Tuesday, March 30, 2010

A Jewel in Julia

by Jason Pyles

Note to Readers: Remember, because this is a film-discussion blog, we often discuss spoilers. My comments below are spoiler-ridden, so watch the film first.

Contrast Tilda Swinton’s performance in “Julia” with her role in “Michael Clayton” and you’ll see some opposite-end-of-the-spectrum range. Wow. (She played these roles back to back, near as I can tell from her filmography.)

I often resent the overused assessment that an actor’s performance is “brave,” but I have to resort to it in this instance. Recently I was reading a book about acting, and it criticized many female actors who only take the “pretty” roles, noting that such actresses miss out on rich opportunities. (Indeed, as I thought about it, Charlize Theron won an Oscar for Best Actress in a Leading role for her performance in “Monster,” a decidedly “unpretty” part.)

Swinton’s Julia character is also a scary train wreck. There’s a moment in the film where another crazy lady (the kid’s mom) goes berserk on Julia, and I thought I was about to see the Kraken versus Medusa. I was literally jittery while watching this brief confrontation. I bring up this scene to illustrate a specific example of Swinton’s nuanced performance: Initially Julia strikes the disturbed mom, but when said mom becomes the mayor of Crazy Town right before her eyes, Julia backs down and backs away carefully. A less intelligent performance would portray Julia as a full-throttle maniac — all the time, no matter what — but even Hannibal Lecter had his sensible moments.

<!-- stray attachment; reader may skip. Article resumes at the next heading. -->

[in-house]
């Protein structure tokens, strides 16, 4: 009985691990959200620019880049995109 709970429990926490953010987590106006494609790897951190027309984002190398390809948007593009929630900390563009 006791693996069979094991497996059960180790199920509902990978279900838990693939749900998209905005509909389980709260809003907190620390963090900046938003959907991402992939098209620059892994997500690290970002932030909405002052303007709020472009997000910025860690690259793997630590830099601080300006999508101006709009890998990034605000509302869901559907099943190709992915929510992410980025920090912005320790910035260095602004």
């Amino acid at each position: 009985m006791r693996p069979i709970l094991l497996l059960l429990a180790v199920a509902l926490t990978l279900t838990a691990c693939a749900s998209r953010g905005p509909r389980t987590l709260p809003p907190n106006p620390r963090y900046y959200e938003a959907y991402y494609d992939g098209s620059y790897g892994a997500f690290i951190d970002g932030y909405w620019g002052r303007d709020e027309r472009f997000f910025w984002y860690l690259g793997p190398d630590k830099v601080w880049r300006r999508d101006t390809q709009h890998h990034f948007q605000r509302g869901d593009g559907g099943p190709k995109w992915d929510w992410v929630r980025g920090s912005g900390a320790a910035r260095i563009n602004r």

At its core, “Julia” is a tale of redemption, which is quite a feat considering Julia has almost no redemptive qualities. I was impressed that the writers gave us some ironic surprises (such as the double, double-cross in Mexico) and other neat turn-arounds, avoided predictability and maintained a fair degree of realism. Let’s face it, we have no idea how this mess will end, and when it does end, our anti-hero protagonist’s life is still precarious. Yet the conclusion is satisfying. We can imagine how bleakly her life might proceed henceforth.

In summary, “Julia” is a fine example of both a character-driven performance and a smartly written story. I consider it an unusual film because its female protagonist is almost completely devoid of maternal instincts. And I suppose this is my one criticism of the film: Eventually Julia shows some humanity and starts to develop some affection toward the kid. This isn’t the Julia that I met at the beginning of the movie. And while a character’s arc should show some change, this particular character surely would have taken off altogether once she got the 2 million dollars.


Andy Howell said...

Jason - your posts are always so much more intelligent than mine. I'm like George Bush to your Barrack Obama, and I'm really not proud of that. I want to be the Barrack some time!

Jason Pyles, Movie Critic said...


We have a true, mutual admiration society, and I guess that's OK, since we're the only two writers (and probably readers) of this blog. I always appreciate your complimentary words. But actually, I tend to prefer your comments to mine, and here's why:

You capably vocalize an articulate person's reaction to the movies. Roger Ebert is fond of frequently quoting a line from "The Immediate Experience," a book by Robert Warshaw, which reads: "A man goes to the movies. The critic must admit that he is this man." Ebert says he understands that to mean that a critic must place experience above theory and monitor what he actually thinks and feels during a film, trusting that above all else.

You do just that, and you do it very well. I like how your posts are basically an intelligent man telling his friends (often with fire) how he felt about the film he just saw.

Really, I think that's the very core of film criticism, because, at the end of the day, it's such a subjective, non-science that all we can really assert with any confidence or conviction is our own personal feelings toward a film. Everything else is infinitely refutable.